Most microprocessors available are standard Von Neumann machines. The main deviation from this is the Harvard architecture , in which instructions and data have different memory spaces Figure with separate address, data, and control buses for each memory space. This has a number of advantages in that instruction and data fetches can occur concurrently, and the size of an instruction is not set by the size of the standard data unit word.
A bus is a physical group of signal lines that have a related function.
Buses allow for the transfer of electrical signals between different parts of the computer system and thereby transfer information from one device to another. For example, the data bus is the group of signal lines that carry data between the processor and the various subsystems that comprise the computer.
For example, an 8-bit-wide bus transfers 8 bits of data in parallel. The majority of microprocessors available today with some exceptions use the three-bus system architecture Figure The three buses are the address bus , the data bus , and the control bus. The data bus is bidirectional, the direction of transfer being determined by the processor. The address bus carries the address, which points to the location in memory that the processor is attempting to access. It is the job of external circuitry to determine in which external device a given memory location exists and to activate that device.
This is known as address decoding. The control bus carries information from the processor about the state of the current access, such as whether it is a write or a read operation. The control bus can also carry information back to the processor regarding the current access, such as an address error. Different processors have different control lines, but there are some control lines that are common among many processors.
The control bus may consist of output signals such as read, write, valid address, etc. A processor usually has several input control lines too, such as reset, one or more interrupt lines, and a clock input. It was a massive machine, filling a very big room with the type of solid hardware that you can really kick.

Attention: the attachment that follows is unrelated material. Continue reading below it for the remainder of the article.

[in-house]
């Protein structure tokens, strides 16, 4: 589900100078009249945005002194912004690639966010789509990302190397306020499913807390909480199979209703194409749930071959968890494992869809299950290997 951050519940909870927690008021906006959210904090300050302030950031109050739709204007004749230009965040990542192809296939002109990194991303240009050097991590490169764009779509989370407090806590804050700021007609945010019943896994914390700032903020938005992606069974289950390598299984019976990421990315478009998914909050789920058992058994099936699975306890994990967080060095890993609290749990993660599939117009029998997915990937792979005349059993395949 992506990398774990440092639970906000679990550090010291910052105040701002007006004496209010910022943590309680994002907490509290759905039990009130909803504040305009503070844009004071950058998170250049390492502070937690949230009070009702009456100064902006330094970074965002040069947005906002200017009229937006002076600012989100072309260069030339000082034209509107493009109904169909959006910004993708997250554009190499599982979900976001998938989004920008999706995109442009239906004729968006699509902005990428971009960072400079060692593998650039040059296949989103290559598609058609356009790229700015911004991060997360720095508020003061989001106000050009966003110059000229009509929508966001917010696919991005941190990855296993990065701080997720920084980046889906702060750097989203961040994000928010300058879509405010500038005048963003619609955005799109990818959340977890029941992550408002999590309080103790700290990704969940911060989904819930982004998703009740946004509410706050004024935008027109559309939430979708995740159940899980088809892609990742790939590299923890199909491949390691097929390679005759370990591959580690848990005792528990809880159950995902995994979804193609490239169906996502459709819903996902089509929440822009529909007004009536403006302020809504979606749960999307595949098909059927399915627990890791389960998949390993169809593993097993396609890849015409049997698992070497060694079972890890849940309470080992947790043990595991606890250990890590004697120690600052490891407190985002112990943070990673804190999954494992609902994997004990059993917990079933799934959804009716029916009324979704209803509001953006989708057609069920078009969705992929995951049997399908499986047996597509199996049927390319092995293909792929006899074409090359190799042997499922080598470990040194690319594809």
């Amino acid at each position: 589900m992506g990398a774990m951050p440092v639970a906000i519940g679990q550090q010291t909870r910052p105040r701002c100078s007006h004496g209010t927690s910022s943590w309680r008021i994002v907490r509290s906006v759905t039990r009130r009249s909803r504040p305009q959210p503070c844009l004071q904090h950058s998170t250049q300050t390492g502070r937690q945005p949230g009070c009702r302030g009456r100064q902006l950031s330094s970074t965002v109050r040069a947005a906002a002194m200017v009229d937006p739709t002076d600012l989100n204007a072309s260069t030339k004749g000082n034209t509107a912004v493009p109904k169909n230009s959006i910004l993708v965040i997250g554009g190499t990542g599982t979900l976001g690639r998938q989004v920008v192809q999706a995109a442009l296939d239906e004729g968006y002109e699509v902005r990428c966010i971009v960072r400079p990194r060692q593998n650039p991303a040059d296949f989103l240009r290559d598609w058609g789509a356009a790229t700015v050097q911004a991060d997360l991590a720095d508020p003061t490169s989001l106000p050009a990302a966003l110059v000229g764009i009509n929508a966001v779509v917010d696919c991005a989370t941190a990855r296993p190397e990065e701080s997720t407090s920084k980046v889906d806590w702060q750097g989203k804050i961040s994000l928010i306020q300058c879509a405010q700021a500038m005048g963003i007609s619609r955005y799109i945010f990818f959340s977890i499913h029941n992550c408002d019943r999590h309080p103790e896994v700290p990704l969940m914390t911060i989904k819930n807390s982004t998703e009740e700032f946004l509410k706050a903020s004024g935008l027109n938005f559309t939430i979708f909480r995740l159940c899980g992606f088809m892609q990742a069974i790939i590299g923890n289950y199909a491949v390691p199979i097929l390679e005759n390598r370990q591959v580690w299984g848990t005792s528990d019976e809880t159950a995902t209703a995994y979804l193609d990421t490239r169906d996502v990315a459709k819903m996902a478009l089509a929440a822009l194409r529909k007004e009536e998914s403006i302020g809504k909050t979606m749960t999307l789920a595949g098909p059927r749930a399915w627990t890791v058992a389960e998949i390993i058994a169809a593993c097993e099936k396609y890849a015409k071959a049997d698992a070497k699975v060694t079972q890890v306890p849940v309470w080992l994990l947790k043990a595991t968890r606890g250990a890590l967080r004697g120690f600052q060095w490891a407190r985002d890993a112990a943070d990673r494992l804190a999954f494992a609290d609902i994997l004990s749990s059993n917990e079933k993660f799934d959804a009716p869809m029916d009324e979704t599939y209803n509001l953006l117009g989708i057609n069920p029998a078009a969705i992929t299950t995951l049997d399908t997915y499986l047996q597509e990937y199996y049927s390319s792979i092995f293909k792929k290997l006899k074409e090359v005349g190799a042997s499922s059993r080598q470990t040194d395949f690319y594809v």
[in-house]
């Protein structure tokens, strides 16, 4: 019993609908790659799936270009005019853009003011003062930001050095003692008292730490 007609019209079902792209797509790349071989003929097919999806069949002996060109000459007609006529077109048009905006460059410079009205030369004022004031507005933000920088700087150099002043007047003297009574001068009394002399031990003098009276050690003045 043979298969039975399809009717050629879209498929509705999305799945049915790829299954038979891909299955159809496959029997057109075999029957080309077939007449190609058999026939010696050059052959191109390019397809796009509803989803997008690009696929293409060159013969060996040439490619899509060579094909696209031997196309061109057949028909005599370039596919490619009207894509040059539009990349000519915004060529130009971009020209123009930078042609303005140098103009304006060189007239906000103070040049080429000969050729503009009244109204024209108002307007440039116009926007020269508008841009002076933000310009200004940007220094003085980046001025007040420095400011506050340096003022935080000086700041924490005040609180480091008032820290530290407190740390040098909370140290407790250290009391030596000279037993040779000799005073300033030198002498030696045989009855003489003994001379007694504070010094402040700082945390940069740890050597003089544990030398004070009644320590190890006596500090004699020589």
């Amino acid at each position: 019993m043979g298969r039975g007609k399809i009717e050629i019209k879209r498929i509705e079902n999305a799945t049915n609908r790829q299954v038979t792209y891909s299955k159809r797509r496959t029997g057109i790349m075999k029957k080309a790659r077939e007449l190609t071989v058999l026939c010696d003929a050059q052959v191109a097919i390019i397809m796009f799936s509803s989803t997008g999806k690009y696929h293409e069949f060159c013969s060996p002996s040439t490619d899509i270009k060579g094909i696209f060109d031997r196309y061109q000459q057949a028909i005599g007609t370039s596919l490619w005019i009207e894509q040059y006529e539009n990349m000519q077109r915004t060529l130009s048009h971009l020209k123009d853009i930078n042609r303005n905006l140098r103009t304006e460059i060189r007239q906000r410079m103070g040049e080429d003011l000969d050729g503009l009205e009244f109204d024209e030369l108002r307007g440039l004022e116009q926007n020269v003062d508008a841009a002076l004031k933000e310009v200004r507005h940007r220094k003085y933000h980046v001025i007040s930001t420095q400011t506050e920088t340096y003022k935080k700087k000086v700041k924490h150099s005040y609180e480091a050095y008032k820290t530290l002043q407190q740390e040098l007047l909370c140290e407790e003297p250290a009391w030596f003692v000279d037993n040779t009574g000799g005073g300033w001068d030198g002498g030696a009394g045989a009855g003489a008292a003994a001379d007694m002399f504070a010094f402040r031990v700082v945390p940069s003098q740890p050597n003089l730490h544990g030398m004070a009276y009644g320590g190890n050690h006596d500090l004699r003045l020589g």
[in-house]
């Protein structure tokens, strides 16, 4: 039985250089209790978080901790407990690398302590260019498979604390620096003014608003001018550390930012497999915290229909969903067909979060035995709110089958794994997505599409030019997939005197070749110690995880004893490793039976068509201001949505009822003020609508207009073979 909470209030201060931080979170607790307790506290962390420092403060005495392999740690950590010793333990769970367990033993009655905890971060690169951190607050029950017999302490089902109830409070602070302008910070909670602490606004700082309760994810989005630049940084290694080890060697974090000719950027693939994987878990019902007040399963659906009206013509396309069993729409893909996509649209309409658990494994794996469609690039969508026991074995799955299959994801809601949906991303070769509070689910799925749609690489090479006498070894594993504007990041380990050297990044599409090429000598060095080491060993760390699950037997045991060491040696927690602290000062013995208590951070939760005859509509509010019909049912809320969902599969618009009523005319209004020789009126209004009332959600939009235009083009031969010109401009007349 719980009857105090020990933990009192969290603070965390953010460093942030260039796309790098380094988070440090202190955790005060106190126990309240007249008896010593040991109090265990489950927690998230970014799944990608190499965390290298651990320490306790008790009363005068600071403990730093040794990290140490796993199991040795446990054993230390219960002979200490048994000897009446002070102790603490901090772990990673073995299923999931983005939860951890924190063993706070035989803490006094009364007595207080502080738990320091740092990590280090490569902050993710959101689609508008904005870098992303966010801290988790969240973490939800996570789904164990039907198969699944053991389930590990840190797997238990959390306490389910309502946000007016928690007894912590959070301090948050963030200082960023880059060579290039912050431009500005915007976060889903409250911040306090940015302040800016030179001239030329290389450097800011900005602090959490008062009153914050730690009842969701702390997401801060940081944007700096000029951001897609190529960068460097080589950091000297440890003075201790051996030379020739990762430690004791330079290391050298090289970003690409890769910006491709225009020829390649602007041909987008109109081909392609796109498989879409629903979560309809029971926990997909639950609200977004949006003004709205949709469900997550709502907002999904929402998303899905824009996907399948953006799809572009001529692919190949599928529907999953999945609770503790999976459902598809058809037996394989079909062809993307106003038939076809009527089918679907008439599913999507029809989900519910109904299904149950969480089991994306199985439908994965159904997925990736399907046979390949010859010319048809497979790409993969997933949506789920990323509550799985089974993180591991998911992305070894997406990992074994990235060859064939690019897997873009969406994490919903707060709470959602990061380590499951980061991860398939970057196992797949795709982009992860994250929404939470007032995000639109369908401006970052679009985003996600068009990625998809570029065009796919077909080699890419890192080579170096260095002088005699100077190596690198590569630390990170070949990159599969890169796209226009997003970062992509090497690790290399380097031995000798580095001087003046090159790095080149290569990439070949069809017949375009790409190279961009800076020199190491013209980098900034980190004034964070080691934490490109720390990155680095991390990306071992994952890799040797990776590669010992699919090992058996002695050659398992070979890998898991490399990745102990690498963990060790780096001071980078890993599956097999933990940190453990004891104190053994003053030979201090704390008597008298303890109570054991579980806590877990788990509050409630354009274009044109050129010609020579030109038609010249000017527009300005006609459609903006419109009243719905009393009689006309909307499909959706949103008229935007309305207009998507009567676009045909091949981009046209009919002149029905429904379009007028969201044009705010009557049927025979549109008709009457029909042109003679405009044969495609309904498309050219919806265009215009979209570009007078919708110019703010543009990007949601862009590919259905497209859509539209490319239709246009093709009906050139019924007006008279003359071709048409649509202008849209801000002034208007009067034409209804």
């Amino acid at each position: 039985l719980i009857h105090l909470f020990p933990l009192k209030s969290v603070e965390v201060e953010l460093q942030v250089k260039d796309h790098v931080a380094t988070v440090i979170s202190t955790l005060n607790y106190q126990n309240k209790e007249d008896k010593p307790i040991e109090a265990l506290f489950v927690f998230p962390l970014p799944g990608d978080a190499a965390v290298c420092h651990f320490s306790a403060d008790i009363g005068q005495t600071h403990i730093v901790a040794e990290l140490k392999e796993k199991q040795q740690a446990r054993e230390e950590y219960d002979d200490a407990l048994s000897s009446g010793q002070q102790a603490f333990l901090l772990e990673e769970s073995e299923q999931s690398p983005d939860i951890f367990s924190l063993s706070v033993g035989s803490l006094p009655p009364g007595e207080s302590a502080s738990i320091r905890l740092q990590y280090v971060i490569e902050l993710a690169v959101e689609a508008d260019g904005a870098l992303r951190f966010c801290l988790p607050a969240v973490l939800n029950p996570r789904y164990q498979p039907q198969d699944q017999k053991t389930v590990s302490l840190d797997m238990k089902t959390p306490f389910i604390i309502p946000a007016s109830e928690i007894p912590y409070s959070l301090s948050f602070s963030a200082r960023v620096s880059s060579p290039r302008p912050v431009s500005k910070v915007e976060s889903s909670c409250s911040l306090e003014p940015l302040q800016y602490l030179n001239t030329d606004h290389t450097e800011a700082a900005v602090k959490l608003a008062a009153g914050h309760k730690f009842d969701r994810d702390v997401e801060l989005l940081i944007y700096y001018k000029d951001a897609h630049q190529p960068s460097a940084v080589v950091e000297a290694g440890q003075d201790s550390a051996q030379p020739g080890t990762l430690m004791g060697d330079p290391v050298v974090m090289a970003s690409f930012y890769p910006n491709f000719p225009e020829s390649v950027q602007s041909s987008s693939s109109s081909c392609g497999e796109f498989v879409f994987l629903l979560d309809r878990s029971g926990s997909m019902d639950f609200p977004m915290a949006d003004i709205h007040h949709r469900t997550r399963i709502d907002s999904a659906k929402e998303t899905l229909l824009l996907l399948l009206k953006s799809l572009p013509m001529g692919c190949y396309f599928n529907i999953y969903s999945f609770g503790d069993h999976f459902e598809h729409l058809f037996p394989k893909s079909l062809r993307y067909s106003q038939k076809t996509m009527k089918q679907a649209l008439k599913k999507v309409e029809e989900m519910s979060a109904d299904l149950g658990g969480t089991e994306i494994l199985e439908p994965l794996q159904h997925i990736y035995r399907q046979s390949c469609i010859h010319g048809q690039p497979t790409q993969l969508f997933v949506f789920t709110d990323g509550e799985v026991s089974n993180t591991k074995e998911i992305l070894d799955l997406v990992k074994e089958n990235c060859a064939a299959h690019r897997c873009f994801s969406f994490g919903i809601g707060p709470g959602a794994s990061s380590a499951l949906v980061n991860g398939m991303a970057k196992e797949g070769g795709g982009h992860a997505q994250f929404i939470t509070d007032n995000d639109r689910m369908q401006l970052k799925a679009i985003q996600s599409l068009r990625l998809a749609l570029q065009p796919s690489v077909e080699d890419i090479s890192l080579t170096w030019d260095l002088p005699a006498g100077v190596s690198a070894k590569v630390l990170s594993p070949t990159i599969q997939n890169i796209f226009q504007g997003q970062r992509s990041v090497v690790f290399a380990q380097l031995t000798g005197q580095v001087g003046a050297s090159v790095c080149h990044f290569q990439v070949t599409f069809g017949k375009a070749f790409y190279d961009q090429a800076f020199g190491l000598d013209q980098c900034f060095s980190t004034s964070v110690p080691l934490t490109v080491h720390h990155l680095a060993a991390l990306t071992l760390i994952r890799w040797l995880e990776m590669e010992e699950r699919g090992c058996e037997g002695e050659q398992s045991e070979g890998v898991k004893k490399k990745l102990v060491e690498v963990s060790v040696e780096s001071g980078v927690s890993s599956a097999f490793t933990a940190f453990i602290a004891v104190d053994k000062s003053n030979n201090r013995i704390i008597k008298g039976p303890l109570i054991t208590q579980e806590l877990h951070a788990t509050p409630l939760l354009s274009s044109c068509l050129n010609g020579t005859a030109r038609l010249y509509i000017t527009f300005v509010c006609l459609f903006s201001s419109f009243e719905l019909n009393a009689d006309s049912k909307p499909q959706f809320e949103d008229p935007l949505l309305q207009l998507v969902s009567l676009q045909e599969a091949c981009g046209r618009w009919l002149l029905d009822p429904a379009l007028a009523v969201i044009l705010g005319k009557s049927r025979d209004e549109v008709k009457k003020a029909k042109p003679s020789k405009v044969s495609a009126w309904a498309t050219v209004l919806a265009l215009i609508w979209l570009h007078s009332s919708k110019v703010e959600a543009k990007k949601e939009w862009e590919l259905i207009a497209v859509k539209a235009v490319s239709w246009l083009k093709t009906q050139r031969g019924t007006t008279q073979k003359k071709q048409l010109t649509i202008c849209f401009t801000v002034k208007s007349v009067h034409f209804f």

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It was quite an experience looking over the old machine. I remember at one stage walking through the disk controller it was the size of small room and looking up at a mass of wires strung overhead. I asked what they were for. There are six basic types of access that a processor can perform with external chips. The internal data storage of the processor is known as its registers. The instructions that are read and executed by the processor control the data flow between the registers and the ALU. A symbolic representation of an ALU is shown in Figure These values, called operands , are typically obtained from two registers, or from one register and a memory location.
The result of the operation is then placed back into a given destination register or memory location. The status outputs indicate any special attributes about the operation, such as whether the result was zero, negative, or if an overflow or carry occurred. Some processors have separate units for multiplication and division, and for bit shifting, providing faster operation and increased throughput. Each architecture has its own unique ALU features, and this can vary greatly from one processor to another. However, all are just variations on a theme, and all share the common characteristics just described.
Interrupts also known as traps or exceptions in some processors are a technique of diverting the processor from the execution of the current program so that it may deal with some event that has occurred. An interrupt is generated in your computer every time you type a key or move the mouse. You can think of it as a hardware-generated function call.
Instead, the processor may continue with other tasks. Interrupts can be of varying priorities in some processors, thereby assigning differing importance to the events that can interrupt the processor. If the processor is servicing a low-priority interrupt, it will pause it in order to service a higher-priority interrupt. However, if the processor is servicing an interrupt and a second, lower-priority interrupt occurs, the processor will ignore that interrupt until it has finished the higher-priority service.
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When an interrupt occurs, the usual procedure is for the processor to save its state by pushing its registers and program counter onto the stack. The processor then loads an interrupt vector into the program counter. The interrupt vector is the address at which an interrupt service routine ISR lies. Thus, loading the vector into the program counter causes the processor to begin execution of the ISR, performing whatever service the interrupting device required. This causes the processor to reload its saved state registers and program counter from the stack and resume its original program.
Interrupts are largely transparent to the original program.